Vis­its help with au­tumn work

Campbeltown Courier - - FARMING - By Ewen Camp­bell, SRUC’s Kirk­ton and Auchter­tyre re­search farms’ man­ager

It has been a while since our last col­umn from SRUC’s Kirk­ton and Auchter­tyre farms, but there has been a lot go­ing on. In the last ar­ti­cle, in Au­gust, I was hop­ing to take a sec­ond cut of silage (some­thing which has not hap­pened here in a long time, if ever) and this duly hap­pened at the end of the first week of Septem­ber. We took a bit of a gam­ble and cut on Thurs­day Septem­ber 6 when the weather was any­thing but set­tled. In­deed, there were a few show­ers go­ing around as the fields were be­ing cut. But things dried up on Fri­day and we man­aged to get it all baled and wrapped on the Satur­day in fairly good con­di­tion. We will be sam­pling and analysing it soon to see what the qual­ity is like. The ex­tra 120 bales will make a big dif­fer­ence to the amount of fod­der we need to buy in over the win­ter and the grass has grown again mean­ing that there should be plenty for flush­ing ewes at tup­ping time. The SHX calves from our AAX cow herd were weaned at the be­gin­ning of Oc­to­ber with an av­er­age wean­ing weight of 244kg, straight off the cow from the hill with no feed­ing. This equates to a daily live weight gain of 1.14kg/day, which is al­most ex­actly the same as last year at 1.13kg/day. They were kept in the shed for just over a month be­fore the bul­lock calves went off to SRUC Barony at an av­er­age weight of 292kg where they will be fin­ished. The heifer calves are due to go to SRUC Oa­tridge for win­ter­ing soon. Over­all, we are very pleased with how the calves have done and how the cows have per­formed this year. We have also man­aged to wean all our lambs in the past cou­ple of months, with all ewe lambs now away to their win­ter­ing and some tup lambs have been sent to the abat­toir. So far, 150 lambs have gone to slaugh­ter with the ma­jor­ity get­ting a grade of R3L but we still have about 250 to go. So far they are av­er­ag­ing about £5/hd more than last year. This year we de­cided to keep all of our Auchter­tyre lambs to fin­ish in­stead of sell­ing them store and as usual our tup lambs are fin­ished in the shed with ad-lib fin­isher pel­lets and straw. How­ever, this year is a bit dif­fer­ent as some of our lambs are be­ing fin­ished us­ing our lat­est kit. These are a se­ries of in­di­vid­ual EID feed in­take bins, which record which lamb is eat­ing what. This de­tail of know­ing how much in­di­vid­ual lambs have eaten will al­low us to cal­cu­late their in­di­vid­ual feed ef­fi­ciency (ie, how much feed they re­quired to get to the cor­rect weight and fat­ness). We have also just fin­ished our stock­draw, where we check which ewes we should keep for the next sea­son. We check their feet, ud­ders, teeth, as well as past per­for­mance, to name a few. It is quite a long job, but nec­es­sary. The sheep are now back on the hill un­til we gather them again for pre-tup­ping next month. We have had some help with the sheep – a PhD stu­dent from the Uni­ver­sity of Parana in Brazil, Vanessa Souza So­ri­ana, who is on a place­ment at SRUC with col­leagues in Ed­in­burgh. Vanessa was keen to see more ex­ten­sive sheep pro­duc­tion sys­tems, so she stayed with us for two weeks, and was look­ing at an­i­mal wel­fare as­sess­ments on our flocks, fol­low­ing an EU project pro­to­col called AWIN. Vanessa re­ally en­joyed Kirk­ton, and it will be in­ter­est­ing to get her fi­nal find­ings. As for my­self, I had a very en­joy­able trip to Mull last month to do a pre­sen­ta­tion on lamb fin­ish­ing as part of a sheep re­silience meet­ing. The meet­ing was very well at­tended de­spite the foul weather and prompted a lot of dis­cus­sion on top­ics like fluke con­trol and con­di­tion scor­ing, af­ter pre­sen­ta­tions by my SAC Con­sult­ing col­leagues Heather Steven­son and Poppy Frater. And to fin­ish on a dif­fer­ent note, two of my col­leagues, Ni­cola Lambe and Claire Mor­gan-Davies, have just re­turned from a trip to the French Pyren­nees, where they pre­sented the work be­ing done on moun­tain breeds here at SRUC’s Kirk­ton and Auchter­tyre. De­spite the dif­fer­ences in terms of pro­duc­tion (dairy sheep) and land­scape (dry moun­tain pas­tures), these ar­eas face sim­i­lar is­sues to ours (prob­lem of ac­cess to labour, eco­nomic vi­a­bil­ity, re­mote­ness and preda­tors). These is­sues were com­mon across all moun­tain ar­eas in Europe.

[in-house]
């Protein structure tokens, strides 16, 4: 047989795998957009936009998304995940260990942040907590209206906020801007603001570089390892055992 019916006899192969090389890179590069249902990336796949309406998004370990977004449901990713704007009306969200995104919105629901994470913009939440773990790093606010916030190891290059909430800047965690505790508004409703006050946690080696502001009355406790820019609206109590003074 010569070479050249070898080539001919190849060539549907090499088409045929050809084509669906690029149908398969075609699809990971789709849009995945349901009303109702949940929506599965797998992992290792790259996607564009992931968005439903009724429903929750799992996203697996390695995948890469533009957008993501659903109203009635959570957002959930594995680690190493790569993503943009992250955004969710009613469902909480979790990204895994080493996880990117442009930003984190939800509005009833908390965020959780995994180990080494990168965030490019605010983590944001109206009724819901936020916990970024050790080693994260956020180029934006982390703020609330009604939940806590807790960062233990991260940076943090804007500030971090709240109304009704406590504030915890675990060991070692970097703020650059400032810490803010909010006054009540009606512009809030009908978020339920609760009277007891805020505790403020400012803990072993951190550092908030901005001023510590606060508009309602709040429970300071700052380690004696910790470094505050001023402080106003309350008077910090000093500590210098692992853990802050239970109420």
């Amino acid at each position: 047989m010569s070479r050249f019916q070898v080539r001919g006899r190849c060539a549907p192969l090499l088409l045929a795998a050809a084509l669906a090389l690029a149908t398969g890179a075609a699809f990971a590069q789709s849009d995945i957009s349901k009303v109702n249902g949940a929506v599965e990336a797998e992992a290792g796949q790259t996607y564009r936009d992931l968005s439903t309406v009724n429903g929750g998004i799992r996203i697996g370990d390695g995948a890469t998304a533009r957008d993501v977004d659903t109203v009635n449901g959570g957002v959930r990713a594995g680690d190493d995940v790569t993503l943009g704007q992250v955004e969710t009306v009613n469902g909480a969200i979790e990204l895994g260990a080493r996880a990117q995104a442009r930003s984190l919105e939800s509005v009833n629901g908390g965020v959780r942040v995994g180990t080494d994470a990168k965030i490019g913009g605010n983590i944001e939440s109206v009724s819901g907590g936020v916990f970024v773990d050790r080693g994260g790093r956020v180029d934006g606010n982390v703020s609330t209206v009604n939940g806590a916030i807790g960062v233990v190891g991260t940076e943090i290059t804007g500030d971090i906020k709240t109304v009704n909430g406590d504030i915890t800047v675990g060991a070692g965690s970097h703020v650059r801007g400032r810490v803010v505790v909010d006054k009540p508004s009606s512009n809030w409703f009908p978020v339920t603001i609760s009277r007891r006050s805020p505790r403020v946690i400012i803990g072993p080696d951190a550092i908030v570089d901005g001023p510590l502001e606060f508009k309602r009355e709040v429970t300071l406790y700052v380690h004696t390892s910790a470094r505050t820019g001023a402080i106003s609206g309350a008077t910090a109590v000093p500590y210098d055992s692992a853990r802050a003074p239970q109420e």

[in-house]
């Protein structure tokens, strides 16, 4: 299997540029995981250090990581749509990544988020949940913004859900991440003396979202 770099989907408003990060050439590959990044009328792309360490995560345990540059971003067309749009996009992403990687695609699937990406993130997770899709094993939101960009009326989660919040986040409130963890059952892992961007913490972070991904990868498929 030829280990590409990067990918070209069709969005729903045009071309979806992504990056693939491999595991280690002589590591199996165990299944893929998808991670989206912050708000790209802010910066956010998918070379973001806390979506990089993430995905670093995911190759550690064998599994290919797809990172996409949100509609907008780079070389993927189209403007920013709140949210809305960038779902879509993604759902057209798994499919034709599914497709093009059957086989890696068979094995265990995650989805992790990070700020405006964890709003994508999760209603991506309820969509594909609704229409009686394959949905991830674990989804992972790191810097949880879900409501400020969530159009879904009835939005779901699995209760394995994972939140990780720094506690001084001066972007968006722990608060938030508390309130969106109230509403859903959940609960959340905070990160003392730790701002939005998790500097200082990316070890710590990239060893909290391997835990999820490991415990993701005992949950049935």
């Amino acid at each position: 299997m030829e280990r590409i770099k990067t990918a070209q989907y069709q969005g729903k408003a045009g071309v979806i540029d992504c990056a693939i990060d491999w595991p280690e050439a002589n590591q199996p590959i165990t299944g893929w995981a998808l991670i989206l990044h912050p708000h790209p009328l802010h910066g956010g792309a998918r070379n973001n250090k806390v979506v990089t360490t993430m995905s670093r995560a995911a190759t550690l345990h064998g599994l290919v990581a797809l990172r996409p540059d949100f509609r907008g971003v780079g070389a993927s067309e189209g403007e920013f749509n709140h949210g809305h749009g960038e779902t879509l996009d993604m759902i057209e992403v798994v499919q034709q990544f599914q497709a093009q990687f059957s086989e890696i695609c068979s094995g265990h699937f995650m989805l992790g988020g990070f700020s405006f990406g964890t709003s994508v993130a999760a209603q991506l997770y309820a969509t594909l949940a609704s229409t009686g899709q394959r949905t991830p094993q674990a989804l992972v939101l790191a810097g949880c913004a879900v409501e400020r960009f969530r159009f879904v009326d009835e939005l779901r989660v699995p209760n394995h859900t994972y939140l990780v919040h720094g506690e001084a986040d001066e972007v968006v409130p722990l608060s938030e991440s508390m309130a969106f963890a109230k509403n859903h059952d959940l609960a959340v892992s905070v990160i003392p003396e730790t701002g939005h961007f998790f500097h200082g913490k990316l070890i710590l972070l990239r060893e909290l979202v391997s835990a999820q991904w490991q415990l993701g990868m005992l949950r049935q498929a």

Dairy ewes near the com­mu­nal shep­herds’ hut in the French Pyren­nees at 1,700m al­ti­tude.

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